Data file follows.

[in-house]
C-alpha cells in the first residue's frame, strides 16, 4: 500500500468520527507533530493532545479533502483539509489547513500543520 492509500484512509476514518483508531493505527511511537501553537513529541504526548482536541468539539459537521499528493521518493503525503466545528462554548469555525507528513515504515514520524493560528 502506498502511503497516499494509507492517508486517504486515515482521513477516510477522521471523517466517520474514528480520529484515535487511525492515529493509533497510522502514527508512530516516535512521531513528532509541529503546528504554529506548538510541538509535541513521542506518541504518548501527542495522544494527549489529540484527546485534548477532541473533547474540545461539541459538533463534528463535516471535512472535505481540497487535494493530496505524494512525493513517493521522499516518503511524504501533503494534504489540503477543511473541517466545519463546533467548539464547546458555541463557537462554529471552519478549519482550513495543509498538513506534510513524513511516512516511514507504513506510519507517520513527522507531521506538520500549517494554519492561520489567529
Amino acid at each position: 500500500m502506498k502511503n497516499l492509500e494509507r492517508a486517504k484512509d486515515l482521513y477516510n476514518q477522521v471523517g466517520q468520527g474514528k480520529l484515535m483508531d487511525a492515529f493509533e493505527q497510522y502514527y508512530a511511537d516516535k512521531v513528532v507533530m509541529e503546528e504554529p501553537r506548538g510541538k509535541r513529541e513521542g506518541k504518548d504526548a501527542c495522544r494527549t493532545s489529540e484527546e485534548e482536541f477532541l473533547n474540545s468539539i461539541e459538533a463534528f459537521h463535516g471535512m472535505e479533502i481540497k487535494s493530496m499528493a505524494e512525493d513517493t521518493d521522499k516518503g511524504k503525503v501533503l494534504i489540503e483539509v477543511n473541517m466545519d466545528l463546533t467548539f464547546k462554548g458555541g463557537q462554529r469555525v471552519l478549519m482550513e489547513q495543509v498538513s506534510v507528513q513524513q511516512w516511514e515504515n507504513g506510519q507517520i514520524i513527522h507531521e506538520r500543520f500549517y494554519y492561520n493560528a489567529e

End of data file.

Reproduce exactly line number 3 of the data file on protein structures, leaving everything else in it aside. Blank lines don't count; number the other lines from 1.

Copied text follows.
Amino acid at each position: 500500500m502506498k502511503n497516499l492509500e494509507r492517508a486517504k484512509d486515515l482521513y477516510n476514518q477522521v471523517g466517520q468520527g474514528k480520529l484515535m483508531d487511525a492515529f493509533e493505527q497510522y502514527y508512530a511511537d516516535k512521531v513528532v507533530m509541529e503546528e504554529p501553537r506548538g510541538k509535541r513529541e513521542g506518541k504518548d504526548a501527542c495522544r494527549t493532545s489529540e484527546e485534548e482536541f477532541l473533547n474540545s468539539i461539541e459538533a463534528f459537521h463535516g471535512m472535505e479533502i481540497k487535494s493530496m499528493a505524494e512525493d513517493t521518493d521522499k516518503g511524504k503525503v501533503l494534504i489540503e483539509v477543511n473541517m466545519d466545528l463546533t467548539f464547546k462554548g458555541g463557537q462554529r469555525v471552519l478549519m482550513e489547513q495543509v498538513s506534510v507528513q513524513q511516512w516511514e515504515n507504513g506510519q507517520i514520524i513527522h507531521e506538520r500543520f500549517y494554519y492561520n493560528a489567529e